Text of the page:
• Derman, E., M. Kama, I. Kani, and J.Zou, 1996, "Valuing Contracts with Payoffs Based on Realized Volatility," Global Derivatives Quarterly Review, Equity Derivatives Research, Goldman, Sachs & Co.
  • Lauricella, Tom and Aaron Lucchetti. "What's Behind the Surge In the VIX 'Fear' Index?" Wall Street Journal (Oct 23, 2008) pg. C1.
  • Lin, Yueh-Neng. "Pricing VIX Futures: Evidence From Integrated Physical And Risk-Neutral Probability Measures." Journal of Futures Markets (2007), vol. 27, no. 12, pp. 1175-1217.
  • Moran, Matthew T. and Srikant Dash. "VIX Futures and Options: Pricing and Using Volatility Products to Manage Downside Risk and Improve Efficiency in Equity Portfolios." The Journal of Trading. (Summer 2007).
  • Sepp, Artur. VIX Option Pricing in a Jump-Diffusion Model Risk Magazine, pp. 84-89, April 2008.
  • Sulima, Cheryl. "Volatility and Variance Swaps" Capital Market News, Federal Reserve Bank of Chicago. (March 2001).
  • Szado, Edward. “VIX Futures and Options: A Case Study of Portfolio Diversification During the 2008 Financial Crisis.” (Fall 2009) pp. 68 – 85.
  • Tan, Kopin. "The ABCs of VIX." Barron's (Mar 15, 2004): p. MW16.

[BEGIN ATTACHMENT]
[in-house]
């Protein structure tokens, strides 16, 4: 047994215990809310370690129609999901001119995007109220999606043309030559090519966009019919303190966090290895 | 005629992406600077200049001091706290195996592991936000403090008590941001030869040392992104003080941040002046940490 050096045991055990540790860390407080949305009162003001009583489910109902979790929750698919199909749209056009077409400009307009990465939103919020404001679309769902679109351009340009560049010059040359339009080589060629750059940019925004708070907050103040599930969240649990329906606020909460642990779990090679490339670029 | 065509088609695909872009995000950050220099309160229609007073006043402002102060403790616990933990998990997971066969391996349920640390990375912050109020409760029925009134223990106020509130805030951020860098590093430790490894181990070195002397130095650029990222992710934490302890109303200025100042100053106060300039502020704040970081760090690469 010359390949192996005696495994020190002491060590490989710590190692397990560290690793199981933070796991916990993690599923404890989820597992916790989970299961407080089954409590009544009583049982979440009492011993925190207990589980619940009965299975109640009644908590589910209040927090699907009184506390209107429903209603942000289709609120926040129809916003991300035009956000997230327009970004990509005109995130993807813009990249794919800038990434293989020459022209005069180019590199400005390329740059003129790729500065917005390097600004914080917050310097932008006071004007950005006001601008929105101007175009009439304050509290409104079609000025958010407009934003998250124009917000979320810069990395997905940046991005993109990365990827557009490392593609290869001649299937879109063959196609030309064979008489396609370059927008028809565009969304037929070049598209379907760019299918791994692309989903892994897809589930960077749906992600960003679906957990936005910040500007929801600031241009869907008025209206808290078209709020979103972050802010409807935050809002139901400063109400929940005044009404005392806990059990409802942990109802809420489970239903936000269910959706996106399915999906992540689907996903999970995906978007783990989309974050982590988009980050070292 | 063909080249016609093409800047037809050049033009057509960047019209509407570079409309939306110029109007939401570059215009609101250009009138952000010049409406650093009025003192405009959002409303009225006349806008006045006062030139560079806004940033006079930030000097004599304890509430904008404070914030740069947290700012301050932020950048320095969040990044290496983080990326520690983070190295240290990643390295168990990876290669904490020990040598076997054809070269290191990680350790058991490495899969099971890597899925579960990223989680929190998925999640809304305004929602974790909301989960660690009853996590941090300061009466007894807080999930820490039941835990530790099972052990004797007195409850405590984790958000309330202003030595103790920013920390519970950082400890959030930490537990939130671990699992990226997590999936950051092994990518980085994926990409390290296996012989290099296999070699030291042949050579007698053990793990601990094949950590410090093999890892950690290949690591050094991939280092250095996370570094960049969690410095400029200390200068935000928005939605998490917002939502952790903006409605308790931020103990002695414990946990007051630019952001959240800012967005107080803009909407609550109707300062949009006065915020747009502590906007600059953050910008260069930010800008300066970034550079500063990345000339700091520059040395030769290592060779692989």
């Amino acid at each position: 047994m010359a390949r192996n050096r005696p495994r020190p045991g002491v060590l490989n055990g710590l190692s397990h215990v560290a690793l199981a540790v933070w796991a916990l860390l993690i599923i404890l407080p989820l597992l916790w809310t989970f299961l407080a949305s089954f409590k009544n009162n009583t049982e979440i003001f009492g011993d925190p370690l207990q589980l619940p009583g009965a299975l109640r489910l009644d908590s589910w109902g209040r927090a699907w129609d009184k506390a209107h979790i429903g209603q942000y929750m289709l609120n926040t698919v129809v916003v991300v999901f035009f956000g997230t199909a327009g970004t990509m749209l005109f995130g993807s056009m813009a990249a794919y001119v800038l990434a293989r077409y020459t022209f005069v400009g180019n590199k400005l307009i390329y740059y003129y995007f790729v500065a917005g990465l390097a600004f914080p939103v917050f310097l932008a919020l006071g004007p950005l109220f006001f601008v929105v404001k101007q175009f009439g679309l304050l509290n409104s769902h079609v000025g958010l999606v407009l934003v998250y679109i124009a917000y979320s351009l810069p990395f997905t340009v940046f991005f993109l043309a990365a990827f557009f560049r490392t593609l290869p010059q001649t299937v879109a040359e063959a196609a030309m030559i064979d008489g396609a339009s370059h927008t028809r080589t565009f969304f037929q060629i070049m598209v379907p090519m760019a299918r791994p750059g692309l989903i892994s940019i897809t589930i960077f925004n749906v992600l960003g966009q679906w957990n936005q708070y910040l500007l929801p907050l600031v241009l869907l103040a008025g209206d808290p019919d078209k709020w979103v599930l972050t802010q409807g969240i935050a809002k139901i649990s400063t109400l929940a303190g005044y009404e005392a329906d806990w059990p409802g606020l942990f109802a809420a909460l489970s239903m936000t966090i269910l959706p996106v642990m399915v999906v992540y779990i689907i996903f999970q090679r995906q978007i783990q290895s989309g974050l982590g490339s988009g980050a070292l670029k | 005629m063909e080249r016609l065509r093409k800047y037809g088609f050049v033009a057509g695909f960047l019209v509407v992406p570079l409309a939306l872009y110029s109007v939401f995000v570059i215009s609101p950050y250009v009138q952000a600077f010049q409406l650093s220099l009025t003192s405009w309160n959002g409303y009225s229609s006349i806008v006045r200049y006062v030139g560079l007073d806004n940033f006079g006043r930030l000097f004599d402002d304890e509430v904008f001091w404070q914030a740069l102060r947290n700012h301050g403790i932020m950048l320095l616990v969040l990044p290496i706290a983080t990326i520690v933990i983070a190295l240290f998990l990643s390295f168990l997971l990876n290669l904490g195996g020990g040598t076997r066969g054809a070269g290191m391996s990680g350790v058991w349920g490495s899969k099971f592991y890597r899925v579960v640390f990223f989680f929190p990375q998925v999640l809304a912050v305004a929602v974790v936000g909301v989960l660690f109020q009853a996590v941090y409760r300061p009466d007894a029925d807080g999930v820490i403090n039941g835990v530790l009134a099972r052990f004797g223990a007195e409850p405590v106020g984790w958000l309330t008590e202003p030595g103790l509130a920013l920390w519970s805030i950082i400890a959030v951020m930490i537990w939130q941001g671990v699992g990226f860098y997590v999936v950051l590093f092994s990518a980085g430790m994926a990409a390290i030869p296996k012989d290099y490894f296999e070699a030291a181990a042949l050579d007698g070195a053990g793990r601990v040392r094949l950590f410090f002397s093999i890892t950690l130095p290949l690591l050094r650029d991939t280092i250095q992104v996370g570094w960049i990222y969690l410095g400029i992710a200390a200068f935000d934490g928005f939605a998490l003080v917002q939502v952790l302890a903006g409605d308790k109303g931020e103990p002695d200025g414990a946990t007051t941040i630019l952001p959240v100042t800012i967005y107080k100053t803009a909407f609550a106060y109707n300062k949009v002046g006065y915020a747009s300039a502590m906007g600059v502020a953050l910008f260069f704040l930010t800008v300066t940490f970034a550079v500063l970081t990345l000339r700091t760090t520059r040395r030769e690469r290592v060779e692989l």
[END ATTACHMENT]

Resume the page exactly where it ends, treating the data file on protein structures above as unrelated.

• Tracy, Tennille. "Index of Volatility Reflects Traders' Continued Caution." Wall Street Journal. (Oct 15, 2008) pg. C6.
  • Tracy, Tennille. "Trading Soars on Financials As Volatility Index Hits Record." Wall Street Journal. (Sep 30, 2008) pg. C6.
  • Whaley, Robert E., 1993, "Derivatives on Market Volatility: Hedging Tools Long Overdue," Journal of Derivatives 1 (Fall 1993), pp. 71—84.
  • Whaley, Robert E. "Understanding the VIX." The Journal of Portfolio Management (Spring 2009).

References

  1. CBOE Volatility Index (VIX) Options Q&A. Chicago Board Options Exchange.
  2. Caution prevails, but volatility seen lower. Reuters.
  3. "Can the VIX Signal Market Direction?". Credit Suisse.
  4. "VIX as a Companion for Hedge Fund Portfolios". The Journal of Alternative Investments.
  5. VIX Futures and Options Pricing and Using Volatility Products to Manage Downside Risk and Improve Efficiency in Equity Portfolios. Journal of Trading.
  6. 30-Second Guide To Volatility Index (VIX). This Is Money.
  7. 2013 Trading Volume Reaches New All-Time High At CBOE Futures Exchange. CBOE.
  8. VIX Futures at 2 A.M., Finally. Bloomberg.
  9. CBOE CEO Edward Tilly At 30th Annual CBOE Risk Management Conference: Announces Plans For June 22 Launch of 24-Hour VIX Futures Trading. CBOE.
  10. CBOE Set to Expand VIX and SPX Options Trading Hours in Early March. CBOE.
  11. VIX Weeklys Options Launched – In VIX Options Chain; More Precision and Responsiveness. CBOE.
  12. "Fear and Greed in Global Asset Allocation". The Journal of Investing.
  13. VIX: Fact and Fiction, May 1, 2009. Chicago Board Options Exchange.
  14. Faculty Profile, Robert E. Whaley. Vanderbilt Owen Graduate School of Management.
  15. White Paper, CBOE Volatility Index. Chicago Board Options Exchange.